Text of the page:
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Water Fluoridation




Fluoridation helps everyone.
Fluoride naturally occurs in almost all water supplies. When a person drinks water containing the right amount, they get fewer cavities.Fluoride strengthens the tooth's outer enamel layer, making it able to resist mouth acids produced by bacteria. Fluoride benefits both the teeth that are developing under the gums, as well as teeth that are already present in the mouth. So fluoride is important for both children and adults.


Fluoridation isn’t new.
Since 1945—when research showed that fluoride could reduce tooth decay by as much as two-thirds—American cities have been adjusting the natural fluoride level in the water to improve dental health. Today, 43 of the 50 largest U.S. cities are fluoridated. Our state leaders recognized the benefits of fluoride back in 1969, when Ohio passed a fluoridation law requiring community water systems that serve over 5000 persons to fluoridate. In Ohio, 92 percent of Ohioans who are served by community water systems are enjoying the benefits of fluoridated water. The Centers for Disease Control and Prevention has recognized fluoridation as one of the ten great public health achievements of the 20th century.


A little bit of fluoride goes a long way.
Fluoride is one of many compounds that are added to our water to make it safe and healthy. In Ohio, water systems adjust the fluoride level to about 1 part fluoride per million parts water (ppm). That amount of fluoride is like:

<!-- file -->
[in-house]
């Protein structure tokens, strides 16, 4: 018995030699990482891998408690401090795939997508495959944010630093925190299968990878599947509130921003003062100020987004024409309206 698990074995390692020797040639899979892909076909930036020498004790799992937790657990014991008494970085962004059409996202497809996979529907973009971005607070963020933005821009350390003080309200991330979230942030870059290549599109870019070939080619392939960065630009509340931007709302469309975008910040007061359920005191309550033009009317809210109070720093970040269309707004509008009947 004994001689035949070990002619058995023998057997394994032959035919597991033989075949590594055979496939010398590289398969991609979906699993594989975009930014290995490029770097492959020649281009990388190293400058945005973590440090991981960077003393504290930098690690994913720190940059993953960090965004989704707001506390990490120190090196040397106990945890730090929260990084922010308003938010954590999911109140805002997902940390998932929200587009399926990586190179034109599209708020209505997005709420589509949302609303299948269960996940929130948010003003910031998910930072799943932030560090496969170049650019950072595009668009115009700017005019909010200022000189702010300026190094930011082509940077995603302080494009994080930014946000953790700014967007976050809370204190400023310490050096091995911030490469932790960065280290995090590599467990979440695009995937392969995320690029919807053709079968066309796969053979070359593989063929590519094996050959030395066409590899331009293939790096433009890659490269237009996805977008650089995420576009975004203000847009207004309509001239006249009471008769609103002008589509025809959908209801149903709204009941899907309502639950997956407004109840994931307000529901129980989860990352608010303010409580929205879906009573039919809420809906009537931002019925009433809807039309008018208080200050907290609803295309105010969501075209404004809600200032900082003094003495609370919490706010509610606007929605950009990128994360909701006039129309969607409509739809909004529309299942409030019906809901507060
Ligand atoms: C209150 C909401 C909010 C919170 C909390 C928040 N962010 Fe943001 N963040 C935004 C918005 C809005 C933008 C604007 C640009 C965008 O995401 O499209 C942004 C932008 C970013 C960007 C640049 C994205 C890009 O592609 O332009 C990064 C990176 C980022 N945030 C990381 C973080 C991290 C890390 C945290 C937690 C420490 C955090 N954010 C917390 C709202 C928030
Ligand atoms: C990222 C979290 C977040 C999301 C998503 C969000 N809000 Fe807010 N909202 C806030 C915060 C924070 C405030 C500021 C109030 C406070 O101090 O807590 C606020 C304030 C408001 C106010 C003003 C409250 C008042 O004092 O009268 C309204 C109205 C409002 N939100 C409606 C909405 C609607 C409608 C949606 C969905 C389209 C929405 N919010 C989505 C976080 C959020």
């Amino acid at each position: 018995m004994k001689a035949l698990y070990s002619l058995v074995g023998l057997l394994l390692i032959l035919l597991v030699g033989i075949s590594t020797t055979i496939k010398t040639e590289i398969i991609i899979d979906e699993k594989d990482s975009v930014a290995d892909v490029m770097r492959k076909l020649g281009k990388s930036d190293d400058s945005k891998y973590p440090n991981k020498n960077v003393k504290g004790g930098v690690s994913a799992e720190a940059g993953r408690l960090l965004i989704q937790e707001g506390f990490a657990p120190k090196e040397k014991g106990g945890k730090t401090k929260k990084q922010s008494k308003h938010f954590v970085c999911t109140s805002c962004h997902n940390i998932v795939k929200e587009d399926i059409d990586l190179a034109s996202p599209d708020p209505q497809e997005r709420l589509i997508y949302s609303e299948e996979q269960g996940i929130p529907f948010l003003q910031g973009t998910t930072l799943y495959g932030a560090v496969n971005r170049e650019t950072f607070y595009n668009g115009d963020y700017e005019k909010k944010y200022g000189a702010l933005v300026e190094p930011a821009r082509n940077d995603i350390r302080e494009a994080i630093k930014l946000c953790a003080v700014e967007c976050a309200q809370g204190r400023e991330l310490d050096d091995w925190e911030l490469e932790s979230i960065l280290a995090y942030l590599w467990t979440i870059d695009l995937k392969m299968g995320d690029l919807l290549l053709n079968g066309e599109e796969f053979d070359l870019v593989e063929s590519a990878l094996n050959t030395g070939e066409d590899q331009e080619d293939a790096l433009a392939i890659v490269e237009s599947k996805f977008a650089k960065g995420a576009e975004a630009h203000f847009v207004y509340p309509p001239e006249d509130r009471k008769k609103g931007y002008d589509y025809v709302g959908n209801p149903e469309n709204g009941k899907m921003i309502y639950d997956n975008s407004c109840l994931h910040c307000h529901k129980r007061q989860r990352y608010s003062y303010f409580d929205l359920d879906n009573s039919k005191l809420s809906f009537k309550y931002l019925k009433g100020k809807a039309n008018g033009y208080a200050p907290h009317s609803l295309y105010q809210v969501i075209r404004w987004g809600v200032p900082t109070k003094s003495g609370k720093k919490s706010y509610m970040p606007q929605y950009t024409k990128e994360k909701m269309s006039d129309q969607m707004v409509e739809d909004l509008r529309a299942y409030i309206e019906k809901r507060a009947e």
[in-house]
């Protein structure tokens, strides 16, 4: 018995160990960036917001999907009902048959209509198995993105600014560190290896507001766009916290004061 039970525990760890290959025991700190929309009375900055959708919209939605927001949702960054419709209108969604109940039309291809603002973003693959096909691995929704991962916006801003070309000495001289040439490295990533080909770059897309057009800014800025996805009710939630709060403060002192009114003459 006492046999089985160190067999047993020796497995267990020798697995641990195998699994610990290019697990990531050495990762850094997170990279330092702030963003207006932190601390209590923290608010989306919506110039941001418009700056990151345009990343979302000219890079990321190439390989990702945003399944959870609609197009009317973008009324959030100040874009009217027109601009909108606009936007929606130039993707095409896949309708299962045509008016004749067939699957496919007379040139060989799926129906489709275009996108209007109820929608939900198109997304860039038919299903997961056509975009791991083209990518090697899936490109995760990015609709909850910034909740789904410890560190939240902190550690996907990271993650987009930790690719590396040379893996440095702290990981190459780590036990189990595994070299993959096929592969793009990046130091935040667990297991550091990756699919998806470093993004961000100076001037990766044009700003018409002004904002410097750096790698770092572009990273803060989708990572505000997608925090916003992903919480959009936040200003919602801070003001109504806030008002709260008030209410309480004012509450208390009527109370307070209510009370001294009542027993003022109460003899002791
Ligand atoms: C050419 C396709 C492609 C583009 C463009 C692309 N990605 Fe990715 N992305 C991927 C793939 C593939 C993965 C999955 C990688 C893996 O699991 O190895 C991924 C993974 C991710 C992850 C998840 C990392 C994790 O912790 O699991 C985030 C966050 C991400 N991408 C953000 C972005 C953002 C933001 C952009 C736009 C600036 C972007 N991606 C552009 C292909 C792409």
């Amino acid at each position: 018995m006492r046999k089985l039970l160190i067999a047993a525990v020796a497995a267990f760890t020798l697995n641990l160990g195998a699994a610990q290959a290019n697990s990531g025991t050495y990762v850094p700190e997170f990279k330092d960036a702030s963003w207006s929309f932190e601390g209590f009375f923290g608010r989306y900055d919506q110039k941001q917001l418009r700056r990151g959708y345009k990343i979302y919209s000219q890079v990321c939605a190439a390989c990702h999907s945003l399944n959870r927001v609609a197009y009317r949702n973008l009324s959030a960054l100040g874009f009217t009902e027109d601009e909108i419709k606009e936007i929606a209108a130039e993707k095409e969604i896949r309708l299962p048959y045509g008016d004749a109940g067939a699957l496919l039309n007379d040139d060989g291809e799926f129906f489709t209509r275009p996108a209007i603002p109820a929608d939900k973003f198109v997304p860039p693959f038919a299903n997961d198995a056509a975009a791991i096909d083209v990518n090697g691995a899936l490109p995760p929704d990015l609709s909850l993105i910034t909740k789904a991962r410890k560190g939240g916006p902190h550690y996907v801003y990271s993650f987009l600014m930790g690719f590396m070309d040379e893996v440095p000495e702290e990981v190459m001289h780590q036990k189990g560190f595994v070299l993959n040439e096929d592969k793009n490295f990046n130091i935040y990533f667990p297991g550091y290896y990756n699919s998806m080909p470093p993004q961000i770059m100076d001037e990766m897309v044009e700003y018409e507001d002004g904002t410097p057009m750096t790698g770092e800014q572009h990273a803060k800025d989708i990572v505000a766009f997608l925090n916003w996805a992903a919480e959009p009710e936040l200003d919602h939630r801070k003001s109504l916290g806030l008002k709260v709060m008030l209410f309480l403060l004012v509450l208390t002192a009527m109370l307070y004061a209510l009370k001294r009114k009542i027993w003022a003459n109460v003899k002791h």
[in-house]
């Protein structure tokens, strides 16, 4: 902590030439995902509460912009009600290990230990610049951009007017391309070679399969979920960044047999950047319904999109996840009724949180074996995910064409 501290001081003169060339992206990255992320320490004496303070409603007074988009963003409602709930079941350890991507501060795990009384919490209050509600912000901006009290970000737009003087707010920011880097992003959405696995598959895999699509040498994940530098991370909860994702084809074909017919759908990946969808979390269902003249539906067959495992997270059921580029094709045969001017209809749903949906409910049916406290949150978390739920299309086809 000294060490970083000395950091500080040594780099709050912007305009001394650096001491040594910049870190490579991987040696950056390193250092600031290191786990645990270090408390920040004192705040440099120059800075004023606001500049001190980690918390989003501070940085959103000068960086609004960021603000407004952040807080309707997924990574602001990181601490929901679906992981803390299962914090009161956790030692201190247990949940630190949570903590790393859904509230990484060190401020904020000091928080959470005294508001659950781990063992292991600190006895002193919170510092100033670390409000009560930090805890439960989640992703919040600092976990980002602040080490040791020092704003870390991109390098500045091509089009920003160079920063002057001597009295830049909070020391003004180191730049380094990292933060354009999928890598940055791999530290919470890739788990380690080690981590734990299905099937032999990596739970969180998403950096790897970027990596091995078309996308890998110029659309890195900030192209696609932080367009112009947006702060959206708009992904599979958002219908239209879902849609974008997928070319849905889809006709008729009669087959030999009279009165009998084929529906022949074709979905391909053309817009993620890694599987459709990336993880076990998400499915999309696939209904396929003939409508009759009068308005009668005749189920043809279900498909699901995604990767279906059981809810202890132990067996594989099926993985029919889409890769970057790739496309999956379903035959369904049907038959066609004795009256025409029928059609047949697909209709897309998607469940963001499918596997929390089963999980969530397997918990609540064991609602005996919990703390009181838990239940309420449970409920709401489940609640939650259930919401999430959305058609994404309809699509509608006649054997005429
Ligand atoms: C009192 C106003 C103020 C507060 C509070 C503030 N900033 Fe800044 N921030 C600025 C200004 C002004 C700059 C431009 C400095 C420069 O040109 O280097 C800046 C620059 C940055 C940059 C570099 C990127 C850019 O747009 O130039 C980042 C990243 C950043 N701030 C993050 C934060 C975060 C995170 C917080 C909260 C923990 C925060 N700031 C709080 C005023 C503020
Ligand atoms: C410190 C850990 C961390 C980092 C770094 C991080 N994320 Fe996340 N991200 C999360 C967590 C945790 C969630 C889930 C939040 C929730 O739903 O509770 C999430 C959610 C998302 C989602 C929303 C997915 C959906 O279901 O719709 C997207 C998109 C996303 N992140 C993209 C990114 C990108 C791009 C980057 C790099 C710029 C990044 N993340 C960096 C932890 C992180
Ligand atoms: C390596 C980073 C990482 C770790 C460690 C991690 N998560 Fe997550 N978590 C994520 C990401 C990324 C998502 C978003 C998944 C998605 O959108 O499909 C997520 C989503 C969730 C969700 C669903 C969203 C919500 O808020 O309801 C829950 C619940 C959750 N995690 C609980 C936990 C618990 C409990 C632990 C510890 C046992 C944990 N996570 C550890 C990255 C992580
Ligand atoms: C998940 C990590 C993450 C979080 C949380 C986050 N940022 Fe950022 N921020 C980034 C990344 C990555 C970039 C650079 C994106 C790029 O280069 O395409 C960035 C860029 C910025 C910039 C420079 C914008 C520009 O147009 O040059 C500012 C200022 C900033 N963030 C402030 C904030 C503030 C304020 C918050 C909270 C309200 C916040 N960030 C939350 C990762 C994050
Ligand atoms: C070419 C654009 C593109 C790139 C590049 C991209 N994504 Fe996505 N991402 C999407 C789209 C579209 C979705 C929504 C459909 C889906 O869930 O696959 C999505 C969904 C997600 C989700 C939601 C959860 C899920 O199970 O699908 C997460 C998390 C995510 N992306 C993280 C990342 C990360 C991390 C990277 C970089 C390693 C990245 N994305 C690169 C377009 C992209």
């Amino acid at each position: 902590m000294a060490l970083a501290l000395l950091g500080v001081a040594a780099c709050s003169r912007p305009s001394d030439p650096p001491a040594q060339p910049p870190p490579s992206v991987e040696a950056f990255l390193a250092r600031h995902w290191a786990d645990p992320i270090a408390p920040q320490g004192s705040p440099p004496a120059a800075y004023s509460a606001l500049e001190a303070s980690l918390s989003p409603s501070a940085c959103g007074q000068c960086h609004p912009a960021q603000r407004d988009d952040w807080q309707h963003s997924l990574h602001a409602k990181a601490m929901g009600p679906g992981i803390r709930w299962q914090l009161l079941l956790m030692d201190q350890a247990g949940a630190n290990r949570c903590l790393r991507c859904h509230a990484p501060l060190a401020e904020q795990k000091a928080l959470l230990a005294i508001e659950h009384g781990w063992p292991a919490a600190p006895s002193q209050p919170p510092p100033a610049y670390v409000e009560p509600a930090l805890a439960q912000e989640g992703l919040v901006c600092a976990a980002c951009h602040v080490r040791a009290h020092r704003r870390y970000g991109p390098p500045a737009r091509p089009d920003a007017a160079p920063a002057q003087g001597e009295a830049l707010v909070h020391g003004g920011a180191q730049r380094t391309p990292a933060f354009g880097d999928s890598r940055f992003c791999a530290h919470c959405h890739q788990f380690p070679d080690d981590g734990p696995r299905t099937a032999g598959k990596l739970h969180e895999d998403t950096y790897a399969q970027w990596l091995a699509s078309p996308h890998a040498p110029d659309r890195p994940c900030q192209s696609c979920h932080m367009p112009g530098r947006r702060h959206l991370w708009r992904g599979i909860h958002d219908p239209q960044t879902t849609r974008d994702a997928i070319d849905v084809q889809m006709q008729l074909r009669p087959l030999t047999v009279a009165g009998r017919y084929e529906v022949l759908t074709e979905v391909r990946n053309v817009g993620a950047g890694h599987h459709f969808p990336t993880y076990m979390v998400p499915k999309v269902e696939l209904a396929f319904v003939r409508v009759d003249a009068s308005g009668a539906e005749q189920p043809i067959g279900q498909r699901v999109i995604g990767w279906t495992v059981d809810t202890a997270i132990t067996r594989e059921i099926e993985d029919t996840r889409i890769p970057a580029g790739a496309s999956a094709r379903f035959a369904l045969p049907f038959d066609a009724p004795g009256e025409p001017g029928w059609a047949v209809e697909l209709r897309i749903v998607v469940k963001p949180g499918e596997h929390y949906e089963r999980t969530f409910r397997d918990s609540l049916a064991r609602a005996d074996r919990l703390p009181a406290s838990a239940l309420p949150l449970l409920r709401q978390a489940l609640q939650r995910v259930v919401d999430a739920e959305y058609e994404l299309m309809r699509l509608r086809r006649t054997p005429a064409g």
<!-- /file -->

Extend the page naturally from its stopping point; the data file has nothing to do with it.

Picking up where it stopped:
One inch in 16 miles   *   *   *   *  1 minute in 2 years   *   *   *   *  1 cent in $10,000                 

This small amount of fluoride doesn’t affect the taste or odor of the water. Leading health organizations agree that fluoridated water is both safe and effective. Find answers to frequently asked questions on the American Dental Association’s (ADA’s) Web site.


New fluoride recommendation.
In 2011, the U.S. Department of Health and Human Services (HHS) proposed that the level of fluoride in public water systems could be reduced from 1.0 ppm to 0.7 ppm of water. This new recommendation was made because Americans are getting fluoride from more sources than they were when the original level was set. Ohio will soon be changing its fluoridation law so it conforms to the new recommendation. For more information visit the ADA Web site.


A small investment in fluoridation pays big dividends.
The cost per person per year for water fluoridation ranges from about 40 cents to about $2.70, depending on the size of the water system and the type of fluoride used. That is a great savings, since the cost of a simple filling is usually more than $75.


Fluoridation is an example of public health at its best.
Why? Because many in a community benefit when the drinking water has enough fluoride in it. The protection against tooth decay lasts a lifetime and happens with every sip of water. Drinking fluoridated water can make a big difference for folks who cannot afford to go to the dentist or buy fluoride products (mouthrinses, toothpaste) at the store. More than four million Ohioans don’t have dental insurance, and 1.4 million report that they have dental needs that have not been met.  Preventing tooth decay through community water fluoridation is powerful public health! Now more than ever, fluoridation is important to all Ohioans.


Community Water Fluoridation, Oral Health Section, Ohio Department of Health

Ohio Department of Health Policy on Community Water Fluoridation